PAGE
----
A pall of finality hangs over the Sungei Road flea market as peddlers digest the news that they have about five months left before it closes for good .
The Government said on Tuesday that July 10 will be the last day for the market, which began in the 1930s as a small trading spot along Rochor River.
Singapore's last free hawking zone will be prepared "to facilitate future residential development use", a multi-agency statement said.
There is still hope - the Association for the Recycling of Second Hand Goods, which has around 70 members - has submitted an appeal to extend the deadline until the end of the year.
If that fails, it intends to secure a temporary site in Jalan Besar, though talks are still under way, said association president Koh Eng Khoon, 76.
WAY OF LIFE
This place gave us a lifestyle that we have known for nearly 20 years. I can't imagine us doing anything else.
MR NEO CHUE ENG, who lost his shipyard job in 1997 and met his wife at the market.
LOSING A PIECE OF HISTORY
It will be such a shame that an iconic place with a rich and long history will not be allowed to exist.
MR KOH ENG KHOON, president of the Association for the Recycling of Second Hand Goods, on the grouping seeking an extension of the market's operations.
But there is a palpable sense that time is up, the peddlers told The Sunday Times. As they reminisce about the "good old days" with ST, some joked that they were about to be sacked again.
Many, like Mr Neo Chue Eng, began plying their trade at the market out of necessity when they were retrenched from their previous jobs and could not find another.
The 58-year-old, who was let go as a shipyard worker at the height of the Asian financial crisis in 1997, said working in Sungei Road was more than just a source of income.
He met his wife, Madam Peh Guat Lian, 50, at the market and the two of them work at adjoining lots selling used clothing.
The flea market, also known as Thieves' Market, is where some 160 to 200 hard-nosed peddlers honed their street savvy.
Its alumni include Koufu founder Pang Lim, who cut his teeth in business by selling fruit and old watches at the market in his teens.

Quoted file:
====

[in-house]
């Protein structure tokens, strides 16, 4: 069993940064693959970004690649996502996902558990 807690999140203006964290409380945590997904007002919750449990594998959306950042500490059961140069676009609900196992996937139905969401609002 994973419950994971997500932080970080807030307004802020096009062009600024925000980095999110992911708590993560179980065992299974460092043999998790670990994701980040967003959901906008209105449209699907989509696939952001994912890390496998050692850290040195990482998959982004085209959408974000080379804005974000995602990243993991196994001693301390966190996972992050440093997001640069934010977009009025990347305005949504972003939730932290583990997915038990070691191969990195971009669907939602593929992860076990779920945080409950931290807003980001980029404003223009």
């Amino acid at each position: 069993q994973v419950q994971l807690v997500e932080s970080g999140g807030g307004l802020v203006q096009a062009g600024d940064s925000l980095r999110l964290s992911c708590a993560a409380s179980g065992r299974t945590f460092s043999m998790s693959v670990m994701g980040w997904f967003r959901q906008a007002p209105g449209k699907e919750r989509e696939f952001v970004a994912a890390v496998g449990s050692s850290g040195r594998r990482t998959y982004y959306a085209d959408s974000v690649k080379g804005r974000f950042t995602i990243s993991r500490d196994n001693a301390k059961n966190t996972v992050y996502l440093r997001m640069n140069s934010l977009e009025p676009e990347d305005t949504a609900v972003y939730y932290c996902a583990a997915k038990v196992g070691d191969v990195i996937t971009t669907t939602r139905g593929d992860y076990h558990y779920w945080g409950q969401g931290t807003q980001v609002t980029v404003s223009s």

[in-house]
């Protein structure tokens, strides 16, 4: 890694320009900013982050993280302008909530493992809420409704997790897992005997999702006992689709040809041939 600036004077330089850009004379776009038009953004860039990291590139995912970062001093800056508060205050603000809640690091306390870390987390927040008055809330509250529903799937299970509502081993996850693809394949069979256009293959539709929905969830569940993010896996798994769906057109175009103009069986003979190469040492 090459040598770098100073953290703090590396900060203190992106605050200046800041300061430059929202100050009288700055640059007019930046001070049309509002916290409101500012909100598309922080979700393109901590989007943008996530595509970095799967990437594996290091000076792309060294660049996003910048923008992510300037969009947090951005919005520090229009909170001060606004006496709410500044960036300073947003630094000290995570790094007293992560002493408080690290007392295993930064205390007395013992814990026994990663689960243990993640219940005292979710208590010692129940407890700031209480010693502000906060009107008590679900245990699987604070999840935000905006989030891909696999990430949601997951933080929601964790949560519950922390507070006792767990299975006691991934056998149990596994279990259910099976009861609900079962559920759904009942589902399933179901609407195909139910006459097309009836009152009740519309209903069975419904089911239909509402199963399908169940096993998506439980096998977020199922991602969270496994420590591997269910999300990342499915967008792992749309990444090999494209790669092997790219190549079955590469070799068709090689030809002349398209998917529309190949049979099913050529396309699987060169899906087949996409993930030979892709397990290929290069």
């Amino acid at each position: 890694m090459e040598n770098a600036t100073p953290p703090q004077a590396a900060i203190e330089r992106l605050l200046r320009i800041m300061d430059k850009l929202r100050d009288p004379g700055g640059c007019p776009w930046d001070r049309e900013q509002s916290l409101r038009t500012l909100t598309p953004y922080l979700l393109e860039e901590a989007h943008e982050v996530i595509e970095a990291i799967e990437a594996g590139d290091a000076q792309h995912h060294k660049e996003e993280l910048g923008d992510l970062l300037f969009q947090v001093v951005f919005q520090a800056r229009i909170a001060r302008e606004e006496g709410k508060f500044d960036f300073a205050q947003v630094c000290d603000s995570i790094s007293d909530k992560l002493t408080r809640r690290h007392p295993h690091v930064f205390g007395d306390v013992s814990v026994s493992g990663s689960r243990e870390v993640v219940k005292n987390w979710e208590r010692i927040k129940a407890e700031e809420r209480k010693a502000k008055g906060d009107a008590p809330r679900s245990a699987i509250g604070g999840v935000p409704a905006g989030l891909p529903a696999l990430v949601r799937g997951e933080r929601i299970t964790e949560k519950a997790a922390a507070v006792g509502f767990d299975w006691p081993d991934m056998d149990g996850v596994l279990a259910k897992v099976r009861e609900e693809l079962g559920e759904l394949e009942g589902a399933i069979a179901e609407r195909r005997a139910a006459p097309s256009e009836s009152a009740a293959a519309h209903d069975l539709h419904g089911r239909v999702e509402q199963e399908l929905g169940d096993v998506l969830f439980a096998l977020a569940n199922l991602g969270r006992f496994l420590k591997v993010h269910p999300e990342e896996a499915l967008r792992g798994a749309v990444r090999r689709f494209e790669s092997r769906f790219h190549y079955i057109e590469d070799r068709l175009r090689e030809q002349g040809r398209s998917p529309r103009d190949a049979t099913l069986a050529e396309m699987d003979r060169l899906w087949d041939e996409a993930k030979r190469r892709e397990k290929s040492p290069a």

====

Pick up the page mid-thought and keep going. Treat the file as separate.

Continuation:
At 1pm daily, peddlers begin carting in cardboard boxes and luggage containing second-hand goods, antiques and collectibles such as old vinyl records, toys, coins and stamps. Some, like Mr Neo, have their own lorries, while others take public transport.
The 300-plus lots on the site operate on a first-come-first-served basis, though an unspoken code exists among regulars to occupy the best spots, said Mr Neo.
It is a tough job, with peddlers having to brave bad weather and unruly customers, said vintage electronics seller Aderoh Bakar, 70.
Stick around and one can hear loud arguments as buyer and seller haggle over the already-low prices.
"Arguments are very common here. It's a business tactic," he said.
Mr Aderoh, who has been working alone in the market for the past 20 years, said he will miss the community spirit and friendships that the peddlers have built.
"Everyone looks out for each other here. For example, if I need to go to the toilet, I can do so in peace as I trust the others to help look after my things," he said.
In the past, it was also normal to see the authorities crack down on peddlers selling illegal items, such as pirated goods.
Come July, the peddlers said they do not know what they will do when the market closes for good.
It would be a challenge for many peddlers who depend on it for income. The peddlers told The Sunday Times they earn between $400 and $600 a month.
Said Mr Neo: "This place gave us a lifestyle that we have known for nearly 20 years. I can't imagine us doing anything else."
He and his wife earn a combined $1,200 every month, enough to support their Secondary 1 daughter.
The Association for the Recycling of Second Hand Goods was established in 2012 after the Sungei Road Free Hawking Zone was reduced in size in 2011 to make way for the construction of the Downtown Line.
Mr Koh, who has lobbied the authorities for years, was disappointed at the news.
He said most of his 70 members are determined to keep on hawking for a living: "Most of the people here are very old and this is the only way they know how to survive."
Also a peddler himself for four decades, Mr Koh said an extension will give the association time to find a new place.
"It will be such a shame that an iconic place with a rich and long history will not be allowed to exist."